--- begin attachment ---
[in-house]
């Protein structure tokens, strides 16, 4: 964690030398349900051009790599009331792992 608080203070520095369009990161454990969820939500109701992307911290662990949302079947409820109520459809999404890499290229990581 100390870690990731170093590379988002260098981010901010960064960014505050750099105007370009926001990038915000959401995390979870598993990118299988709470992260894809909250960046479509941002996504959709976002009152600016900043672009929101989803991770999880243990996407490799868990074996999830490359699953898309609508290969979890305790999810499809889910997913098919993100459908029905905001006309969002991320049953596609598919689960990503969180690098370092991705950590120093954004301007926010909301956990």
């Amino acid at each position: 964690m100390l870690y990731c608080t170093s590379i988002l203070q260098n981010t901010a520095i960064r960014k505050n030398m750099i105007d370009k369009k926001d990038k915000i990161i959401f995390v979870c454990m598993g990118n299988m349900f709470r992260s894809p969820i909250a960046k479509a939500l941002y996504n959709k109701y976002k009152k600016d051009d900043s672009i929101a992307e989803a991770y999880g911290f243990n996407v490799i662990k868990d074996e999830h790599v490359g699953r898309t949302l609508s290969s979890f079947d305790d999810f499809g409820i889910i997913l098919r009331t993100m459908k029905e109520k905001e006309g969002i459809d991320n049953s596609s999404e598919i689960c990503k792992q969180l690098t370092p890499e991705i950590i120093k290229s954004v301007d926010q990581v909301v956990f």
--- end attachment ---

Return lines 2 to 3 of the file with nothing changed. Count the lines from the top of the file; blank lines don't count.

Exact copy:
């Protein structure tokens, strides 16, 4: 964690030398349900051009790599009331792992 608080203070520095369009990161454990969820939500109701992307911290662990949302079947409820109520459809999404890499290229990581 100390870690990731170093590379988002260098981010901010960064960014505050750099105007370009926001990038915000959401995390979870598993990118299988709470992260894809909250960046479509941002996504959709976002009152600016900043672009929101989803991770999880243990996407490799868990074996999830490359699953898309609508290969979890305790999810499809889910997913098919993100459908029905905001006309969002991320049953596609598919689960990503969180690098370092991705950590120093954004301007926010909301956990």
């Amino acid at each position: 964690m100390l870690y990731c608080t170093s590379i988002l203070q260098n981010t901010a520095i960064r960014k505050n030398m750099i105007d370009k369009k926001d990038k915000i990161i959401f995390v979870c454990m598993g990118n299988m349900f709470r992260s894809p969820i909250a960046k479509a939500l941002y996504n959709k109701y976002k009152k600016d051009d900043s672009i929101a992307e989803a991770y999880g911290f243990n996407v490799i662990k868990d074996e999830h790599v490359g699953r898309t949302l609508s290969s979890f079947d305790d999810f499809g409820i889910i997913l098919r009331t993100m459908k029905e109520k905001e006309g969002i459809d991320n049953s596609s999404e598919i689960c990503k792992q969180l690098t370092p890499e991705i950590i120093k290229s954004v301007d926010q990581v909301v956990f």